DO CHEFS GET TIPS? This is a question that can be overlooked by many. Those keen to start their career want to dive straight into the cooking, and the financial aspects of the job are secondary.
Whilst this is a commendable attitude, after all we should place greater value on enjoying a career rather than the financial rewards (what’s the point in working a job we hate just to earn more money?)
However, the issue of staff tips is an important point that should be given consideration when taking a new job. Even if not for the financial aspect, they also play a part in the team atmosphere that is present among the staff.
For those readers who want a quick answer:
Whether or not a chef receives tips is dependent upon the individual policy of the restaurant. Some establishments split their tips evenly between all staff, whilst others use their the legal right to retain all the gratuity added to a customers bill.
The difference between a chef being given a fair share of the tips, compared with a restaurant where they get none, has a huge impact on their overall salary earned.
Perhaps a reason it is often overlooked is the fact that it is a very murky world to walk through. There are very few standardised rules across the industry, each restaurant operates its own policy on staff tips.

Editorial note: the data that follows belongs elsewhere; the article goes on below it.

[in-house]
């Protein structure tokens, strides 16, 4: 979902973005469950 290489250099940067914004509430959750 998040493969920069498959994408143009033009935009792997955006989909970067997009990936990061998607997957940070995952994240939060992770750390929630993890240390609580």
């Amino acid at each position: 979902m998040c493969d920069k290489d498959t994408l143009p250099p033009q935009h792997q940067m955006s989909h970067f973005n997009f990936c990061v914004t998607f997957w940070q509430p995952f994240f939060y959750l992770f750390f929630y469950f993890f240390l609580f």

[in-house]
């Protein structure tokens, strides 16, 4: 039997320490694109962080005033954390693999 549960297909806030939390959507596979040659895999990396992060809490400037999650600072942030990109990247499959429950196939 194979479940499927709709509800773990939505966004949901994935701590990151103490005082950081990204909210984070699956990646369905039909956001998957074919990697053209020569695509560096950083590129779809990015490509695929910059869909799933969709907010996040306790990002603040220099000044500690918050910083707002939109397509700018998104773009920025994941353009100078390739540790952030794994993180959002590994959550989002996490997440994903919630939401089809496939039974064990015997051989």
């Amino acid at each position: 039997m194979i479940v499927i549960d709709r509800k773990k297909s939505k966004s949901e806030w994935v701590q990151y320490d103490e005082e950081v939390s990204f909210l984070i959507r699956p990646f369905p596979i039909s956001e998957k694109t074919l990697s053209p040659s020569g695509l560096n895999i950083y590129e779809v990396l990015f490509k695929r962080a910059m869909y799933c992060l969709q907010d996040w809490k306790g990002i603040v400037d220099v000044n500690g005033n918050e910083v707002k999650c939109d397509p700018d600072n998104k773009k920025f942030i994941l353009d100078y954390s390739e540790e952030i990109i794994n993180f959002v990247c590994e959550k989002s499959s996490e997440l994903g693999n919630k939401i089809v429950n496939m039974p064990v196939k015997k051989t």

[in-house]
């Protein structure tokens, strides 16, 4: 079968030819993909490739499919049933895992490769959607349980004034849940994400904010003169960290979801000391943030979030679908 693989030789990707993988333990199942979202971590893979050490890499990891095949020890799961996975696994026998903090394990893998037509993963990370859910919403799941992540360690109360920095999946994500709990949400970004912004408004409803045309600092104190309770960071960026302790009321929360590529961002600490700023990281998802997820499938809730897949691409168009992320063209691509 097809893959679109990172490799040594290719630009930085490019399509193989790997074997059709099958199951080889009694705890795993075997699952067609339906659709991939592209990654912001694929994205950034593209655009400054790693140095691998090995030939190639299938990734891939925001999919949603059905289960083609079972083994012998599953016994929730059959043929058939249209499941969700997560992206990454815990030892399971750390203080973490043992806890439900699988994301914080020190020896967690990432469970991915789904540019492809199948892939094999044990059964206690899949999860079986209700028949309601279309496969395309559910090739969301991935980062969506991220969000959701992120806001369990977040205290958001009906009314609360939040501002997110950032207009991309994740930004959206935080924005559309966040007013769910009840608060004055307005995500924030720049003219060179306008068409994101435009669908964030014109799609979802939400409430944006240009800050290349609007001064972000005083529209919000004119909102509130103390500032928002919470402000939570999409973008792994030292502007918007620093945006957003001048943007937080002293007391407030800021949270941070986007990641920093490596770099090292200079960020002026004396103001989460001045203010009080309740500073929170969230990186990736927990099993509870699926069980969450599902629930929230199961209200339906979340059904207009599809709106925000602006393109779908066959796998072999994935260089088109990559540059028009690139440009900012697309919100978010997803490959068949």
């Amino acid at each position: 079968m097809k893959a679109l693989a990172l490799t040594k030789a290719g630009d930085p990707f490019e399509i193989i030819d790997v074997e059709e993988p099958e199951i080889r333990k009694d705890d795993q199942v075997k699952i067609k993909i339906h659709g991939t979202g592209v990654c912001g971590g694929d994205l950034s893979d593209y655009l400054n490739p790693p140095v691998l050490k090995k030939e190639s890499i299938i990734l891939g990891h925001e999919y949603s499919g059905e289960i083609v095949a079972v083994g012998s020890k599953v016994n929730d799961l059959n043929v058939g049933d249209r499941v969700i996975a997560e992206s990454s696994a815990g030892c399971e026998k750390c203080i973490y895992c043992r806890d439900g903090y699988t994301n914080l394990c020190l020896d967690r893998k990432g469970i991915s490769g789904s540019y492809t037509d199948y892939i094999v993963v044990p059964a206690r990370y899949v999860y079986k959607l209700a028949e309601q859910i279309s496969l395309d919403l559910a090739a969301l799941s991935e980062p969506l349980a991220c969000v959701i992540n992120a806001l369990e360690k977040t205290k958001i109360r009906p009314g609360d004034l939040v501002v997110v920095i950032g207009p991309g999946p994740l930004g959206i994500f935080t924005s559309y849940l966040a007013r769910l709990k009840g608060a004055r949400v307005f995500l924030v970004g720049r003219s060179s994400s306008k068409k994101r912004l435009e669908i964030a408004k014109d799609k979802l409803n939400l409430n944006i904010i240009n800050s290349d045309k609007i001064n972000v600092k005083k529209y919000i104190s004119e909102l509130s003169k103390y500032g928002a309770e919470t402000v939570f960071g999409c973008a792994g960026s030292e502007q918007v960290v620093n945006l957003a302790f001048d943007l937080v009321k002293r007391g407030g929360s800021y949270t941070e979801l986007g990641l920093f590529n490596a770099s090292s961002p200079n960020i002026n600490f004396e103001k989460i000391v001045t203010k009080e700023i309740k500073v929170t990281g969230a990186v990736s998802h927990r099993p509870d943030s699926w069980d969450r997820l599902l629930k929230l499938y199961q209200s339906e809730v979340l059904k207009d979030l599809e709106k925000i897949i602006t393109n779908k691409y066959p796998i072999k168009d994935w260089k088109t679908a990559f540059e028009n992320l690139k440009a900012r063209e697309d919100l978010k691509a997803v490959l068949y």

There are also some surprising factors regarding the gratuity that is added to a customers bill, just how much of that money actually makes its way to the chefs in the kitchen?
Discovering a business can keep all the gratuity money added to a bill may come as a surprise too many people and is something we shall look at in detail below!
First we must quickly differentiate between cash tips and service charges added to a bill.
What’s The Difference Between Cash Tips and Service Charges?
When we go out to eat we may find at the bottom of the bill a statement that says something along the lines of ‘optional gratuity of 10% added to the bill.’
This is legally different from handing someone a cash tip for the work they have done.
A service charge, or optional gratuity is handled by the business. They will distribute this gratuity among the staff as they see fit. Cash tips given to staff are owned by the individual server and they can choose to do as they like with these.
This is a very important distinction when it comes to who the tips ultimately end up with and who is responsible for paying tax on the money earned.
Are Staff Tips Taxable?
As the amount of money staff can earn through tips is quite substantial it will come as no surprise to discover that the government wants their slice of the financial pie!